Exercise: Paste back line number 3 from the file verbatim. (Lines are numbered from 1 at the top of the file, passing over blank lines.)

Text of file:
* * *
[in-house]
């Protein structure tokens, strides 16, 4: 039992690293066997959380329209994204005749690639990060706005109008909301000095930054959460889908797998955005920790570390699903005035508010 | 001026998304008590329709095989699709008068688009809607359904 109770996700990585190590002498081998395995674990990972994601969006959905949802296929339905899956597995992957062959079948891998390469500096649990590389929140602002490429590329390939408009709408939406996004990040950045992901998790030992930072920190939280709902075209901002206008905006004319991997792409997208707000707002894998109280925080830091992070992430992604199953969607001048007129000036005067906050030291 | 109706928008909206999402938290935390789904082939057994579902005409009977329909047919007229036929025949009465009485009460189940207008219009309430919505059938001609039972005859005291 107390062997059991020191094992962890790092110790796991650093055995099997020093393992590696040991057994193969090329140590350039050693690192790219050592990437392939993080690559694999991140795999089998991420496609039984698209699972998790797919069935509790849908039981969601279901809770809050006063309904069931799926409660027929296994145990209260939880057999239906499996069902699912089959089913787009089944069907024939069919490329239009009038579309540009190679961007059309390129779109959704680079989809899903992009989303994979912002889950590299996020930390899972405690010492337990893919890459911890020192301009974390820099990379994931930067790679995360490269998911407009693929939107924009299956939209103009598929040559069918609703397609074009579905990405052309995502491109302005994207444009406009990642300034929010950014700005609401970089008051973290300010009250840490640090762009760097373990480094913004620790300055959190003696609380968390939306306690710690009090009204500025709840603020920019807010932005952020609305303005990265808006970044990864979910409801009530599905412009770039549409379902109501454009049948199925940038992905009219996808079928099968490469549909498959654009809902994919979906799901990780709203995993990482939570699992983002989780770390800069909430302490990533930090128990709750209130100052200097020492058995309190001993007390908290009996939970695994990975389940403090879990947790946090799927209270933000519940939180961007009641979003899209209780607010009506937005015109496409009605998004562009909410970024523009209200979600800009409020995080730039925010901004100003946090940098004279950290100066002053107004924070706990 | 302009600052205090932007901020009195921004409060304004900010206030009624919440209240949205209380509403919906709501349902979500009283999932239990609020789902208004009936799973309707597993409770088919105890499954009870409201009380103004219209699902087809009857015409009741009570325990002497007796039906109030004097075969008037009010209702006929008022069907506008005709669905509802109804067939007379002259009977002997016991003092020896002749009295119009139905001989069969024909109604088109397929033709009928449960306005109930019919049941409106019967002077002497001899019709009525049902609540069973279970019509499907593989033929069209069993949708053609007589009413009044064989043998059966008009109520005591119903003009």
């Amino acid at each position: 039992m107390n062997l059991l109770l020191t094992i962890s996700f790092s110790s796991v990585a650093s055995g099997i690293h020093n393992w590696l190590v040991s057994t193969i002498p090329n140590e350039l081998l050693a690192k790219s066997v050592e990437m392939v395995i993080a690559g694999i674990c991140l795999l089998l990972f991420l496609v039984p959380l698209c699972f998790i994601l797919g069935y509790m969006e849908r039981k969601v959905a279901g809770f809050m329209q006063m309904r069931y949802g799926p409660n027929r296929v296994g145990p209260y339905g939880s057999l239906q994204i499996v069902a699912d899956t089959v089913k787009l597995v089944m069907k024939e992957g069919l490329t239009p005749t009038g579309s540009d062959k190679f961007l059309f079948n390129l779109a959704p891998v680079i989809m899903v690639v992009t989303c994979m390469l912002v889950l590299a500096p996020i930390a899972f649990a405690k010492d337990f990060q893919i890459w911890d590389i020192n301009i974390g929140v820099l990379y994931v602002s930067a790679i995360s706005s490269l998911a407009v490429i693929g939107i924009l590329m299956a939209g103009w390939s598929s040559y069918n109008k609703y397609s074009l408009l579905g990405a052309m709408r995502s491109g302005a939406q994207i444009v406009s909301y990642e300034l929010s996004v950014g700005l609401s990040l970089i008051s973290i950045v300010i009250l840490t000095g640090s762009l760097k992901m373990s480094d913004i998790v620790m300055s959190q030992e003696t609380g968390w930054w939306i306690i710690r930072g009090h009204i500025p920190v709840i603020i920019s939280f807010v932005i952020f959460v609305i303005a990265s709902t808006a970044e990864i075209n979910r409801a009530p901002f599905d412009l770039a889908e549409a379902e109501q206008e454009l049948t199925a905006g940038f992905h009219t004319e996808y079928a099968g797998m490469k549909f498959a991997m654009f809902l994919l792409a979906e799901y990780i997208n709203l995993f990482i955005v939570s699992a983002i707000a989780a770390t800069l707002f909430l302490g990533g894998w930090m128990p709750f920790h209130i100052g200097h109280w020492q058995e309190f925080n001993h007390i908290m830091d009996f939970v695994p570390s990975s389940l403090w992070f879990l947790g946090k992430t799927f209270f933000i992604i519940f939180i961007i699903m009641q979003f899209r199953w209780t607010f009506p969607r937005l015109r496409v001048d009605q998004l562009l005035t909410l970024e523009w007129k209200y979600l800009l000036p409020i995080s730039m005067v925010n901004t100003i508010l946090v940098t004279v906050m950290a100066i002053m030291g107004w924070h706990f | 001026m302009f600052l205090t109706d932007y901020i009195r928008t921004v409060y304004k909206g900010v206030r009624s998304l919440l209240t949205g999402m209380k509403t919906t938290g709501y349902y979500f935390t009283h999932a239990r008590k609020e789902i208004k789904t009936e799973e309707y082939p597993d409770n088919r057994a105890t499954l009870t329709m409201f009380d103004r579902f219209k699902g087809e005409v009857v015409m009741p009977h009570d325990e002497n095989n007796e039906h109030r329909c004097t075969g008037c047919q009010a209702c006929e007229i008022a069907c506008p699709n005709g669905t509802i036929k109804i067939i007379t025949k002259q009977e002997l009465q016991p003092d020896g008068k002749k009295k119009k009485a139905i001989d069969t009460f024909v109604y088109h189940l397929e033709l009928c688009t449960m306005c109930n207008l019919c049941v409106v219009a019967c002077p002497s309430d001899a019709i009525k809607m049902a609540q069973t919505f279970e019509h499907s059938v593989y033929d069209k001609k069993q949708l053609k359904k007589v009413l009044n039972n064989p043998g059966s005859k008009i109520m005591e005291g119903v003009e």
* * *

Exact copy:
């Amino acid at each position: 039992m107390n062997l059991l109770l020191t094992i962890s996700f790092s110790s796991v990585a650093s055995g099997i690293h020093n393992w590696l190590v040991s057994t193969i002498p090329n140590e350039l081998l050693a690192k790219s066997v050592e990437m392939v395995i993080a690559g694999i674990c991140l795999l089998l990972f991420l496609v039984p959380l698209c699972f998790i994601l797919g069935y509790m969006e849908r039981k969601v959905a279901g809770f809050m329209q006063m309904r069931y949802g799926p409660n027929r296929v296994g145990p209260y339905g939880s057999l239906q994204i499996v069902a699912d899956t089959v089913k787009l597995v089944m069907k024939e992957g069919l490329t239009p005749t009038g579309s540009d062959k190679f961007l059309f079948n390129l779109a959704p891998v680079i989809m899903v690639v992009t989303c994979m390469l912002v889950l590299a500096p996020i930390a899972f649990a405690k010492d337990f990060q893919i890459w911890d590389i020192n301009i974390g929140v820099l990379y994931v602002s930067a790679i995360s706005s490269l998911a407009v490429i693929g939107i924009l590329m299956a939209g103009w390939s598929s040559y069918n109008k609703y397609s074009l408009l579905g990405a052309m709408r995502s491109g302005a939406q994207i444009v406009s909301y990642e300034l929010s996004v950014g700005l609401s990040l970089i008051s973290i950045v300010i009250l840490t000095g640090s762009l760097k992901m373990s480094d913004i998790v620790m300055s959190q030992e003696t609380g968390w930054w939306i306690i710690r930072g009090h009204i500025p920190v709840i603020i920019s939280f807010v932005i952020f959460v609305i303005a990265s709902t808006a970044e990864i075209n979910r409801a009530p901002f599905d412009l770039a889908e549409a379902e109501q206008e454009l049948t199925a905006g940038f992905h009219t004319e996808y079928a099968g797998m490469k549909f498959a991997m654009f809902l994919l792409a979906e799901y990780i997208n709203l995993f990482i955005v939570s699992a983002i707000a989780a770390t800069l707002f909430l302490g990533g894998w930090m128990p709750f920790h209130i100052g200097h109280w020492q058995e309190f925080n001993h007390i908290m830091d009996f939970v695994p570390s990975s389940l403090w992070f879990l947790g946090k992430t799927f209270f933000i992604i519940f939180i961007i699903m009641q979003f899209r199953w209780t607010f009506p969607r937005l015109r496409v001048d009605q998004l562009l005035t909410l970024e523009w007129k209200y979600l800009l000036p409020i995080s730039m005067v925010n901004t100003i508010l946090v940098t004279v906050m950290a100066i002053m030291g107004w924070h706990f | 001026m302009f600052l205090t109706d932007y901020i009195r928008t921004v409060y304004k909206g900010v206030r009624s998304l919440l209240t949205g999402m209380k509403t919906t938290g709501y349902y979500f935390t009283h999932a239990r008590k609020e789902i208004k789904t009936e799973e309707y082939p597993d409770n088919r057994a105890t499954l009870t329709m409201f009380d103004r579902f219209k699902g087809e005409v009857v015409m009741p009977h009570d325990e002497n095989n007796e039906h109030r329909c004097t075969g008037c047919q009010a209702c006929e007229i008022a069907c506008p699709n005709g669905t509802i036929k109804i067939i007379t025949k002259q009977e002997l009465q016991p003092d020896g008068k002749k009295k119009k009485a139905i001989d069969t009460f024909v109604y088109h189940l397929e033709l009928c688009t449960m306005c109930n207008l019919c049941v409106v219009a019967c002077p002497s309430d001899a019709i009525k809607m049902a609540q069973t919505f279970e019509h499907s059938v593989y033929d069209k001609k069993q949708l053609k359904k007589v009413l009044n039972n064989p043998g059966s005859k008009i109520m005591e005291g119903v003009e």